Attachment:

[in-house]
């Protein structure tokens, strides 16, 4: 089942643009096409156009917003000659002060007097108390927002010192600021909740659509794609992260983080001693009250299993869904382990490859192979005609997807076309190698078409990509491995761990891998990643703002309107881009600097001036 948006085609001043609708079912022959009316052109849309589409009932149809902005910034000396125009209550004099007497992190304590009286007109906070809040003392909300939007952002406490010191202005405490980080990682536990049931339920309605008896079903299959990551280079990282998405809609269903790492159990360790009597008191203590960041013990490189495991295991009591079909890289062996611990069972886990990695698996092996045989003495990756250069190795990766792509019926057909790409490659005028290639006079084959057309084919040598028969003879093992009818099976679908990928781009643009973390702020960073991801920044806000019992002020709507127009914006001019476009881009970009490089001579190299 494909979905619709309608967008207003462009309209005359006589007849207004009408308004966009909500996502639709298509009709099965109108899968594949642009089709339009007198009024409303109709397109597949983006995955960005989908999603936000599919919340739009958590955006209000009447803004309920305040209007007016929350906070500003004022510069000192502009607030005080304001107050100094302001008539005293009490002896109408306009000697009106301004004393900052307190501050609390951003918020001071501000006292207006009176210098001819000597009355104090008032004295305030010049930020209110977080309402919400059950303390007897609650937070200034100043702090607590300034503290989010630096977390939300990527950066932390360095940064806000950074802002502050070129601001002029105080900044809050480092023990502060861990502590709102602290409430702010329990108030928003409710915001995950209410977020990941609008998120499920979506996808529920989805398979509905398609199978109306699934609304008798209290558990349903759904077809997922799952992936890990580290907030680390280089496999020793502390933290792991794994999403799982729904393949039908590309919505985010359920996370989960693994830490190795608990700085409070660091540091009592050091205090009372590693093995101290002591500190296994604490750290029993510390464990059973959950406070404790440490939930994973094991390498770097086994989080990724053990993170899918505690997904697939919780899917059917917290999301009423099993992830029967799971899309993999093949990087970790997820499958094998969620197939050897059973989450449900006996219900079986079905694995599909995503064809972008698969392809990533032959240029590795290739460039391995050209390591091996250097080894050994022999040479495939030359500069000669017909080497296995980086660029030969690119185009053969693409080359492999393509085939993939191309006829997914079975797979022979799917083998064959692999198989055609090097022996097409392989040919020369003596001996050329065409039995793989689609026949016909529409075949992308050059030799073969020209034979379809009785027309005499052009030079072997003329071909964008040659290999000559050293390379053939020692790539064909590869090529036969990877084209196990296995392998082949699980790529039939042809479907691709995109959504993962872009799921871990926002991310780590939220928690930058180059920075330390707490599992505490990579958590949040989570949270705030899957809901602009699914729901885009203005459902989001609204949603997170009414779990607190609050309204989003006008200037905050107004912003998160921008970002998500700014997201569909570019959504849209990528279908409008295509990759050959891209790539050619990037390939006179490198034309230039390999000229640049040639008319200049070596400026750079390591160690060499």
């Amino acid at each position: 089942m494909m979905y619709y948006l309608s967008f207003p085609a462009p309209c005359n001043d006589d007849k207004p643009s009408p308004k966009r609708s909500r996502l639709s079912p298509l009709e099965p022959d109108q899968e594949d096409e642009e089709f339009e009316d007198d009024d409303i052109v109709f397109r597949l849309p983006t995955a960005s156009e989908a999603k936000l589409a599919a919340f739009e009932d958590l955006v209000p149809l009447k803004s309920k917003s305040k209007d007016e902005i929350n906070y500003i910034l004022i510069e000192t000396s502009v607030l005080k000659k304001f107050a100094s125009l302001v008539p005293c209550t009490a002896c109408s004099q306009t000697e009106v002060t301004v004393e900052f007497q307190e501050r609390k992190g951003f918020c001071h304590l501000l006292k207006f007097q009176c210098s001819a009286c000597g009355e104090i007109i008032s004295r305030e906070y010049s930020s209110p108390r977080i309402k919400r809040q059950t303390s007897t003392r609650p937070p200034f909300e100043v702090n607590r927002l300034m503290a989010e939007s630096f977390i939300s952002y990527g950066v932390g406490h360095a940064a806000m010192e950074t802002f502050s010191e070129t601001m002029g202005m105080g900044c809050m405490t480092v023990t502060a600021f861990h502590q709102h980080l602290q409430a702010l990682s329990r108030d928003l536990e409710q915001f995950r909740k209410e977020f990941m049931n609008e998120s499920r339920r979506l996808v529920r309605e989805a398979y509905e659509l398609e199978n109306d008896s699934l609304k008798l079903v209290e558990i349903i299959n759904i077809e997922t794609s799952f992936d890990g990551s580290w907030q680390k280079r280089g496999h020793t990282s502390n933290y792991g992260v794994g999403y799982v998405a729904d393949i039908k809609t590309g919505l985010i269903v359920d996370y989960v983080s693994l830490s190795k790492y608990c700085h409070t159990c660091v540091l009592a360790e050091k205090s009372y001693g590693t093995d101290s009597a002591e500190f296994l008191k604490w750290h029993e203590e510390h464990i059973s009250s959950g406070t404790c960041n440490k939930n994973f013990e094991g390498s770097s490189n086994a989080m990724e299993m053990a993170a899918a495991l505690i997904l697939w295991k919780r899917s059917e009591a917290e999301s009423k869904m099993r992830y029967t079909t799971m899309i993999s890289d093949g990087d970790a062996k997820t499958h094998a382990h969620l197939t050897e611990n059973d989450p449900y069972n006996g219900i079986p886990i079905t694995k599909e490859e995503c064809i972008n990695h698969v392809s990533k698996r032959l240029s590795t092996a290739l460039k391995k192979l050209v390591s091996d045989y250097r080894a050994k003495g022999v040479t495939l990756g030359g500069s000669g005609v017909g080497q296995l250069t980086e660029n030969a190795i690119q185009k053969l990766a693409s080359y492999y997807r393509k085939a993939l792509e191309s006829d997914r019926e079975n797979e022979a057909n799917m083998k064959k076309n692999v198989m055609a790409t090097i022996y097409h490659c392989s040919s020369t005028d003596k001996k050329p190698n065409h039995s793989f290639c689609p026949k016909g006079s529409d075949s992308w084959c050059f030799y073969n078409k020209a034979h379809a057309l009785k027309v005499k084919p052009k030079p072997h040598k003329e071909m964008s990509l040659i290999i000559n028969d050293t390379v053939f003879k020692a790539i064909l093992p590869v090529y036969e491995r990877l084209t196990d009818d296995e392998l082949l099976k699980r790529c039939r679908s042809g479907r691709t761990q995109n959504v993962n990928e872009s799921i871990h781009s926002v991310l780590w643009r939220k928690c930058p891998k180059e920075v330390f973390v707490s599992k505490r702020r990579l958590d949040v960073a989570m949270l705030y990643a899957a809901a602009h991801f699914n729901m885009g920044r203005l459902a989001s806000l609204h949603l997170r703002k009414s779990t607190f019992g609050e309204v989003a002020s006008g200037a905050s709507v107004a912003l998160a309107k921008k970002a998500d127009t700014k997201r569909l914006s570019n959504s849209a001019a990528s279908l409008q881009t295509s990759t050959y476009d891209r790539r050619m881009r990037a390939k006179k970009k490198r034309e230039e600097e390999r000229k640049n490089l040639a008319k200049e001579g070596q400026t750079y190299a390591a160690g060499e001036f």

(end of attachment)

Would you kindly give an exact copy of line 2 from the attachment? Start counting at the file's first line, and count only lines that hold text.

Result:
């Protein structure tokens, strides 16, 4: 089942643009096409156009917003000659002060007097108390927002010192600021909740659509794609992260983080001693009250299993869904382990490859192979005609997807076309190698078409990509491995761990891998990643703002309107881009600097001036 948006085609001043609708079912022959009316052109849309589409009932149809902005910034000396125009209550004099007497992190304590009286007109906070809040003392909300939007952002406490010191202005405490980080990682536990049931339920309605008896079903299959990551280079990282998405809609269903790492159990360790009597008191203590960041013990490189495991295991009591079909890289062996611990069972886990990695698996092996045989003495990756250069190795990766792509019926057909790409490659005028290639006079084959057309084919040598028969003879093992009818099976679908990928781009643009973390702020960073991801920044806000019992002020709507127009914006001019476009881009970009490089001579190299 494909979905619709309608967008207003462009309209005359006589007849207004009408308004966009909500996502639709298509009709099965109108899968594949642009089709339009007198009024409303109709397109597949983006995955960005989908999603936000599919919340739009958590955006209000009447803004309920305040209007007016929350906070500003004022510069000192502009607030005080304001107050100094302001008539005293009490002896109408306009000697009106301004004393900052307190501050609390951003918020001071501000006292207006009176210098001819000597009355104090008032004295305030010049930020209110977080309402919400059950303390007897609650937070200034100043702090607590300034503290989010630096977390939300990527950066932390360095940064806000950074802002502050070129601001002029105080900044809050480092023990502060861990502590709102602290409430702010329990108030928003409710915001995950209410977020990941609008998120499920979506996808529920989805398979509905398609199978109306699934609304008798209290558990349903759904077809997922799952992936890990580290907030680390280089496999020793502390933290792991794994999403799982729904393949039908590309919505985010359920996370989960693994830490190795608990700085409070660091540091009592050091205090009372590693093995101290002591500190296994604490750290029993510390464990059973959950406070404790440490939930994973094991390498770097086994989080990724053990993170899918505690997904697939919780899917059917917290999301009423099993992830029967799971899309993999093949990087970790997820499958094998969620197939050897059973989450449900006996219900079986079905694995599909995503064809972008698969392809990533032959240029590795290739460039391995050209390591091996250097080894050994022999040479495939030359500069000669017909080497296995980086660029030969690119185009053969693409080359492999393509085939993939191309006829997914079975797979022979799917083998064959692999198989055609090097022996097409392989040919020369003596001996050329065409039995793989689609026949016909529409075949992308050059030799073969020209034979379809009785027309005499052009030079072997003329071909964008040659290999000559050293390379053939020692790539064909590869090529036969990877084209196990296995392998082949699980790529039939042809479907691709995109959504993962872009799921871990926002991310780590939220928690930058180059920075330390707490599992505490990579958590949040989570949270705030899957809901602009699914729901885009203005459902989001609204949603997170009414779990607190609050309204989003006008200037905050107004912003998160921008970002998500700014997201569909570019959504849209990528279908409008295509990759050959891209790539050619990037390939006179490198034309230039390999000229640049040639008319200049070596400026750079390591160690060499």